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The Hillary DoctrineSex and American Foreign Policy$
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Valerie Hudson and Patricia Leidl

Print publication date: 2015

Print ISBN-13: 9780231164924

Published to Columbia Scholarship Online: November 2015

DOI: 10.7312/columbia/9780231164924.001.0001

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How Sex Came to Matter in U.S. Foreign Policy

How Sex Came to Matter in U.S. Foreign Policy

Chapter:
(p.3) 1 How Sex Came to Matter in U.S. Foreign Policy
Source:
The Hillary Doctrine
Author(s):

Valerie M. Hudson

Patricia Leidl

Publisher:
Columbia University Press
DOI:10.7312/columbia/9780231164924.003.0001

This chapter offers a timeline of how sex became an isue in U.S. foreign policy. When Americans think of U.S. foreign policy and its many challenges, they tend to consider it relative to strategic issues involving relations with China, or the byzantine politics and endless conflicts that characterize the Middle East. Although Americans may acknowledge that part of the reason for these countries' difficulties is their treatment of women, the U.S. government has been reluctant to broach the topic during dialogues with these nations. It was not until Hillary Rodham Clinton's speech at the Fourth World Conference on Women in Beijing in September 1995 that foreign affairs finally addressed the notion of the empowerment of women, both young and old. This moment in Beijing led to the inception of the eponymous Hillary Doctrine fourteen years later, which proposes that the empowerment of women and girls is a stabilizing force for peace in the world, and should thus be a cornerstone of American foreign policy.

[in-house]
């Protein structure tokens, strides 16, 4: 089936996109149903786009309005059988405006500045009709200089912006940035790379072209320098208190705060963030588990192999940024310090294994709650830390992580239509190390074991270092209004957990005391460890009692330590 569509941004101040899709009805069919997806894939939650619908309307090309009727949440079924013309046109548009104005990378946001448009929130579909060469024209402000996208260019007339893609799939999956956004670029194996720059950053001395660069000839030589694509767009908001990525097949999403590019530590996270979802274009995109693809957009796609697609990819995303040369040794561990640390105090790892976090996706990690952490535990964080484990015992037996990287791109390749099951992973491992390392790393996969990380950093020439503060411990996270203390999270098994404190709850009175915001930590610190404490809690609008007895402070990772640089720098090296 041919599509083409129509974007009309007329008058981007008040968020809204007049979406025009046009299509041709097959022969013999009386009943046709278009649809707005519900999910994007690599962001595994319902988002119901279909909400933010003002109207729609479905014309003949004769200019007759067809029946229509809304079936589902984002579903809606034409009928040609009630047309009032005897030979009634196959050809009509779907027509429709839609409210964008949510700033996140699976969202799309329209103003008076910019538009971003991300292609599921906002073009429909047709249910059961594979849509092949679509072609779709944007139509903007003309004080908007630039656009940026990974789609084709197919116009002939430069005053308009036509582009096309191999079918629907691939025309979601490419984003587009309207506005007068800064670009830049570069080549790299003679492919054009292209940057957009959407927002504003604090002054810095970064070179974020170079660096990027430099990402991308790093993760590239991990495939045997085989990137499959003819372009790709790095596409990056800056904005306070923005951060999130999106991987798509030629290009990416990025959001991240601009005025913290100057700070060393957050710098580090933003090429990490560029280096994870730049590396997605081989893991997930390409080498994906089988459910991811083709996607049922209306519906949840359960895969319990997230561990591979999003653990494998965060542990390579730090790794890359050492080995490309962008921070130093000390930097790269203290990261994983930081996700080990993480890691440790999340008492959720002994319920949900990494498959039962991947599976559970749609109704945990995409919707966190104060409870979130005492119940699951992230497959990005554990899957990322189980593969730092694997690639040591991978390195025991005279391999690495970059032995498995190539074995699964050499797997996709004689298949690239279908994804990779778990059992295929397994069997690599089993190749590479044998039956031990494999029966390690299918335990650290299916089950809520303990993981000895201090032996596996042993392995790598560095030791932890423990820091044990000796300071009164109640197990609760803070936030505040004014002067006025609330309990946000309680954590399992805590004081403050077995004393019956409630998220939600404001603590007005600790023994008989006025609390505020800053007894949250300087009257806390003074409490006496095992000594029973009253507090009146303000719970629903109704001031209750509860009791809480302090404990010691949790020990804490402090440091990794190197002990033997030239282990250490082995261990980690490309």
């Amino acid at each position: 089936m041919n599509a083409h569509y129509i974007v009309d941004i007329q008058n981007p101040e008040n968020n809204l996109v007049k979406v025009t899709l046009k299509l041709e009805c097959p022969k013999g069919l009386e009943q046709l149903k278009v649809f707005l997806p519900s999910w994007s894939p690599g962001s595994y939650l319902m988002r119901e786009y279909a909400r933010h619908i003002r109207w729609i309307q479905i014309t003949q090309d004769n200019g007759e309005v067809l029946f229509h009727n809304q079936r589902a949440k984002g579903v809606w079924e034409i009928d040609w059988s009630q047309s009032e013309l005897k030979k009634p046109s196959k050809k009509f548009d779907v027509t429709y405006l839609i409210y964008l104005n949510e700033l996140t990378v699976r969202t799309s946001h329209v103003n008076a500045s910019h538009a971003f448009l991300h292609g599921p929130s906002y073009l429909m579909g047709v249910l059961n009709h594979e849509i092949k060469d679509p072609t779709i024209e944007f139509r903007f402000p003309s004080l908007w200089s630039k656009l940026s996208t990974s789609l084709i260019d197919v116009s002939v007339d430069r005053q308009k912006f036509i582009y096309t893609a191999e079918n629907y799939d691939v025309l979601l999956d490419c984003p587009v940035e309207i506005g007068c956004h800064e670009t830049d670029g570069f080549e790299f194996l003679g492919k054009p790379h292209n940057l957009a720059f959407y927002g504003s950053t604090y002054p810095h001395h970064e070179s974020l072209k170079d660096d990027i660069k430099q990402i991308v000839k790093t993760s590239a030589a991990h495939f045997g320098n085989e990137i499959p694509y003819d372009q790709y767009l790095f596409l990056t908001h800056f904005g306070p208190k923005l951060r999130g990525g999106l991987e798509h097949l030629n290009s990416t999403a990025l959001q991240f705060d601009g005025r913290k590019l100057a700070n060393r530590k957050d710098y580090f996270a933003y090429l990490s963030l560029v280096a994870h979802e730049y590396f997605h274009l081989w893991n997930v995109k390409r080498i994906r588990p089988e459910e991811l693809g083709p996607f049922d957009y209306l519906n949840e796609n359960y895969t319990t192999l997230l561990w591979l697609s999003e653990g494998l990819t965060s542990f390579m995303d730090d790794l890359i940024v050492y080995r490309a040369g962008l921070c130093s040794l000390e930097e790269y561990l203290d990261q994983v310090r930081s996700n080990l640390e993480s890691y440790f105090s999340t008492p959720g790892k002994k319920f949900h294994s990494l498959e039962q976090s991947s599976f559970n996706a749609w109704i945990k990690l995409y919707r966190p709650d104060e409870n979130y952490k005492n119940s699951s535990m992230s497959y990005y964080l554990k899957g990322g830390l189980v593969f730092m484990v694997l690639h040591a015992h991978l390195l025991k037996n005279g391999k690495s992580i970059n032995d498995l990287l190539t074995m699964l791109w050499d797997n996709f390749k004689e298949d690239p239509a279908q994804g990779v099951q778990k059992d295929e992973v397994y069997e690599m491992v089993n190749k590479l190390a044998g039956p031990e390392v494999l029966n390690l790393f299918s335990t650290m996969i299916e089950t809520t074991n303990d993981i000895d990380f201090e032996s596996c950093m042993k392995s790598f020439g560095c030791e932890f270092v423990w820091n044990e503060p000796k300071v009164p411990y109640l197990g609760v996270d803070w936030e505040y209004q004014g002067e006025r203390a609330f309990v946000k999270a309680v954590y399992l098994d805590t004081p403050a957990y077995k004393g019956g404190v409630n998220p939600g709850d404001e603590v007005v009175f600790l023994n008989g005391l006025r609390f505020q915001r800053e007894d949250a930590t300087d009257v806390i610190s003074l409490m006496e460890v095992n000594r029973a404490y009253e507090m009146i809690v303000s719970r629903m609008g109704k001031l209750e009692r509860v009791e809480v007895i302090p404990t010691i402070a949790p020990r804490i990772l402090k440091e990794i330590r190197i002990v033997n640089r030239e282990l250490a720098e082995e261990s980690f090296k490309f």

Keywords:   U.S. foreign policy, Hillary Clinton, Fourth World Conference on Women, women empowerment, Hillary Doctrine

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